I've been listening to each episode on my iPod as I ride my bike to work. I heard the first episode Monday and honestly, I don't even remember the ride in, I was so riveted by the story. It's only a couple of miles from my house to the campus where I teach, but it's uphill every bit of the way. Having "Serial" to keep my mind off pushing those pedals has been a godsend.

As a reader, I'm a big fan of radio stories, as they challenge us to construct images from words and also to learn to listen attentively. Koenig's friendly, down-to-earth narration coupled with her pointed but never demanding interview skills contribute greatly to the success of this podcast as a whole. I hope it continues with a strong Season Two. I haven't even finished Season One yet, but I'm already looking forward to the next story.


If you're interested in listening to the podcast, you can download it for free from iTunes, or simply go to the website, www.serialpodcast.org (or click on my link) and listen on your computer.




Wednesday, January 7, 2015

If only tears were words


Ever since I was a child and understood the nature of war and conflict, it has been appalling to me that humans would kill each other over ideas. The fact that a man would do violence to another man not to defend himself or others against harm, but because of a thought (God is green/the earth is square/whatever) that the other man might hold in his head just seems incredibly senseless and barbaric.

As a teacher of Journalism, I participate in conversations every day regarding what we should or should not include in our newspaper. [I want my young students to weigh the impact of every story, every idea, every sentence and yes, every word or image we present and that they realize their own responsibility in that impact. But never, ever in any of our conversations have we ever had to consider that we were in danger of being gunned down because of what we might choose to print.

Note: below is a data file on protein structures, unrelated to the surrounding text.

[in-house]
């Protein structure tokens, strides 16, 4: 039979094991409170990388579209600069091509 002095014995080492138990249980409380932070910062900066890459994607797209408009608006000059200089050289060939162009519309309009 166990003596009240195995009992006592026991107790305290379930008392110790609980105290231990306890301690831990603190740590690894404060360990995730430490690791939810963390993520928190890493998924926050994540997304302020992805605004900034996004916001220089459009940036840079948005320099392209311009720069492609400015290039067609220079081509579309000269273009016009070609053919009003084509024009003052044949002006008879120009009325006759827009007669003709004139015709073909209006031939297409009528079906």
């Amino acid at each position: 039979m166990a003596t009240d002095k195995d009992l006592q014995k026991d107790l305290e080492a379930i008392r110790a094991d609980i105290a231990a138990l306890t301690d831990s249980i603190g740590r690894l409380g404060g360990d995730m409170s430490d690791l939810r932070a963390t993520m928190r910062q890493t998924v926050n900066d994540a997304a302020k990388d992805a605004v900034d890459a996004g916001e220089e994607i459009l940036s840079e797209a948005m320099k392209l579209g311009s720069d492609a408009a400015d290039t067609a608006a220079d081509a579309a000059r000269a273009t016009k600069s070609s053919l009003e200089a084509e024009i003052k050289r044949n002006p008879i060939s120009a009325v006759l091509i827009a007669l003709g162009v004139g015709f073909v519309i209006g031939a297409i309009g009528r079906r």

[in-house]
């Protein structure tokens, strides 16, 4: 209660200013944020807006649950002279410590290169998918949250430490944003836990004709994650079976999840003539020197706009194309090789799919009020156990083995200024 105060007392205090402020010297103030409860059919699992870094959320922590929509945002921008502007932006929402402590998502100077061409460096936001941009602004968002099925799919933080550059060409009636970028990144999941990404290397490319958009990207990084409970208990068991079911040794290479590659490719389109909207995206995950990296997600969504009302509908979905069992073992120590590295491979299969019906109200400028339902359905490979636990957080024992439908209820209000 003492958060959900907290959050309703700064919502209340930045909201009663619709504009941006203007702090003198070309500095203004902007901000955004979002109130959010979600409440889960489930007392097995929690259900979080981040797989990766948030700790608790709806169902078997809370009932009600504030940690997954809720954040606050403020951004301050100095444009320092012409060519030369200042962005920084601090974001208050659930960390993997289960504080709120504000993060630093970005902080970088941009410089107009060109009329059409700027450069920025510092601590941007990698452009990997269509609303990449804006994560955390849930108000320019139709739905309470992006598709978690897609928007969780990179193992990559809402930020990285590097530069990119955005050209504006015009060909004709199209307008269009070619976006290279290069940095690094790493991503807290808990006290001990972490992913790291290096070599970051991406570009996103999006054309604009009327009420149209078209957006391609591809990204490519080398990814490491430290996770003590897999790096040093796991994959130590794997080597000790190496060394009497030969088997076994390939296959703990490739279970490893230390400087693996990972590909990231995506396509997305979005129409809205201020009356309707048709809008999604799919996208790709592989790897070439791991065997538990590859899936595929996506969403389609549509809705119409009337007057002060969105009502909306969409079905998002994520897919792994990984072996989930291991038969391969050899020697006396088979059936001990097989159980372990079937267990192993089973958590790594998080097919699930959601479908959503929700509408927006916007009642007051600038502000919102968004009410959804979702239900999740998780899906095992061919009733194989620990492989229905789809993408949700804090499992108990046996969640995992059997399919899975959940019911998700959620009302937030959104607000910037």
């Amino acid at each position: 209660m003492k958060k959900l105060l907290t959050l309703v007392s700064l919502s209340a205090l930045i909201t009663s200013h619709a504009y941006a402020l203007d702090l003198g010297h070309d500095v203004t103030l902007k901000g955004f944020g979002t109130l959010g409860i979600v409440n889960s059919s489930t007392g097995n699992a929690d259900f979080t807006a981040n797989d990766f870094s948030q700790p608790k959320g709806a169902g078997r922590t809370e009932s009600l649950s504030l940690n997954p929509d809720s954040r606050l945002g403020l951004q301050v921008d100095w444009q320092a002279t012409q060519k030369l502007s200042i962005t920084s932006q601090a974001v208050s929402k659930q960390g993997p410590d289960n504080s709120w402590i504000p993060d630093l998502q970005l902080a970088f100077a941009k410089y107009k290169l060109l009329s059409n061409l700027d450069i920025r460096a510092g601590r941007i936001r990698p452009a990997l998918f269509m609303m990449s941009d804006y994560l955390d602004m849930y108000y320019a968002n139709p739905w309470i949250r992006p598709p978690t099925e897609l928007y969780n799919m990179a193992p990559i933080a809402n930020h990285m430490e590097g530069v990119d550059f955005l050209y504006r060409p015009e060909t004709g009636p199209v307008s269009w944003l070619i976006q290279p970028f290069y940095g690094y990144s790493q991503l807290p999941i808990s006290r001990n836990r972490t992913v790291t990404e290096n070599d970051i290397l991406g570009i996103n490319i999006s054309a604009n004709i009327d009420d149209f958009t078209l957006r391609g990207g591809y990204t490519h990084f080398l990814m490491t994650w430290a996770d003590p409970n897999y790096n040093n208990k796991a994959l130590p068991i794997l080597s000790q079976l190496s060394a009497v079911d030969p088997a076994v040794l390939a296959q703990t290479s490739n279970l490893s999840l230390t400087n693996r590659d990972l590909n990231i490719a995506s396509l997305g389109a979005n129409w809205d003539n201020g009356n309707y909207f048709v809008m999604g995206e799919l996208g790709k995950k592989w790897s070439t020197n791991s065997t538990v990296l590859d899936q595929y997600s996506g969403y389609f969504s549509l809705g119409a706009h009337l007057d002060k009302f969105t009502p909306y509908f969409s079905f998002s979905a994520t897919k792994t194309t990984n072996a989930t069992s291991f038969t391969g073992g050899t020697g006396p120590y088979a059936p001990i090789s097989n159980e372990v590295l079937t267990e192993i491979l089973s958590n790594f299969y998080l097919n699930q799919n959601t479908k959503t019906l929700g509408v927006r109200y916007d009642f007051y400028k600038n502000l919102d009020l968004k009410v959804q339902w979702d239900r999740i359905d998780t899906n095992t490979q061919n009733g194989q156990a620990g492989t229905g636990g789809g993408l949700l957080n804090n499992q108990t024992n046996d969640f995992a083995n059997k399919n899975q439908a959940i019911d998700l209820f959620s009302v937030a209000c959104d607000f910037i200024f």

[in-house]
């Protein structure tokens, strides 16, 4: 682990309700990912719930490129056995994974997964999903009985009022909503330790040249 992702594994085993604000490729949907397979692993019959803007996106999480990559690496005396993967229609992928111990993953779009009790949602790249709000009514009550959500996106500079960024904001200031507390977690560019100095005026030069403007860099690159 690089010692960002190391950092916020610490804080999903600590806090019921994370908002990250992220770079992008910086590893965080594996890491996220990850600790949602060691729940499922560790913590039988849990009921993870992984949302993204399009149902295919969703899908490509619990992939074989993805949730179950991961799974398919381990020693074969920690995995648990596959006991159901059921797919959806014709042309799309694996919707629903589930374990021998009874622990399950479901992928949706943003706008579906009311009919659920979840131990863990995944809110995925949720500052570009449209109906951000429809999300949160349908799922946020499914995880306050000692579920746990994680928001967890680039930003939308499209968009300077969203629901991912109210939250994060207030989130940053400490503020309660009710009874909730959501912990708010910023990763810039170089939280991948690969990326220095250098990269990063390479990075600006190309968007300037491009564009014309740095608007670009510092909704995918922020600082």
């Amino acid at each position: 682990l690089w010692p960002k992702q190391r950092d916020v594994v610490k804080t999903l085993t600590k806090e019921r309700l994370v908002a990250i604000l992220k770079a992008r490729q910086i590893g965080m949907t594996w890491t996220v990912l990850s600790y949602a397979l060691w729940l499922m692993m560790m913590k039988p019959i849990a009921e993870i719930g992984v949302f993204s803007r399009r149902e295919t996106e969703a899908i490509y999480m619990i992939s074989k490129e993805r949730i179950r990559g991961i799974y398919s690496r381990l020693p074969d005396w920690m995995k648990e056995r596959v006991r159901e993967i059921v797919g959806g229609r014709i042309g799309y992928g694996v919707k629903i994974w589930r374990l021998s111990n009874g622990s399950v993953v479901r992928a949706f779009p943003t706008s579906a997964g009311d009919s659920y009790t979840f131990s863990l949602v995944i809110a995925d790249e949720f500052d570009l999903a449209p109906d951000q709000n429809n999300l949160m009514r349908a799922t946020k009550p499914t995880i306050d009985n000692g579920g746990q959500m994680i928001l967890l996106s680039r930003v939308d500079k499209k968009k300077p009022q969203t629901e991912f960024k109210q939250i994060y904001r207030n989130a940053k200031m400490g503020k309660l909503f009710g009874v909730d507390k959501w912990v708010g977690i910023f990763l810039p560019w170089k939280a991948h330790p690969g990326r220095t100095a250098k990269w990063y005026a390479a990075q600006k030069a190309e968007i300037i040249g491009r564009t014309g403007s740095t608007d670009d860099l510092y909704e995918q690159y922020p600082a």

It is my fervent hope that every journalist around the globe tonight will write something--anything--in response to the shootings at Charlie Hebdo in Paris. Consider our words a universal embrace of those who were closest to this tragedy... and a raised fist to those who perpetrated the pointless attack. The pen is mightier than any weapon. Let the resounding thrum of fingers battering keyboards by the thousands be heard in heaven tonight.

Sunday, November 30, 2014

Remembering Mark Strand

Pulitzer Prize winning poet laureate Mark Strand died yesterday.

When I was a deeply depressed graduate student, I composed a pastiche of Strand's poem, "Courtship." I did not do so because I was a fan of Strand's esoteric work. I dashed it off while meeting with some fellow students. We were supposed to assemble a presentation of "a Twentieth Century poet." In the midst of a bitter, anyone-can-write-like-this-guy moment, I switched the point of view in the poem from male to female and celebrated both the difference and the opposition. A year or so after graduation, I was going through my poems one day and found it. On a whim, I tracked down where Strand was teaching (Utah, of all places) and sent him a copy.

Some weeks later, I received a handwritten reply which begins "Dear S. Kay Murphy! You have written an absolutely stunning pastiche." I was at once delighted and humbled. His letter went on to ask about my plans for the future and whether I would eventually pursue poetry writing or teaching. Classy. With all his accolades, he took the time to respond to a quirky stranger.

And he did so again when I wrote to him a second time, asking permission to pursue publication of the pastiche along with his original (since he seemed to enjoy mine so much). His reply, again handwritten, began "Thanks for writing back. Of course you have my permission...." What a sweetheart.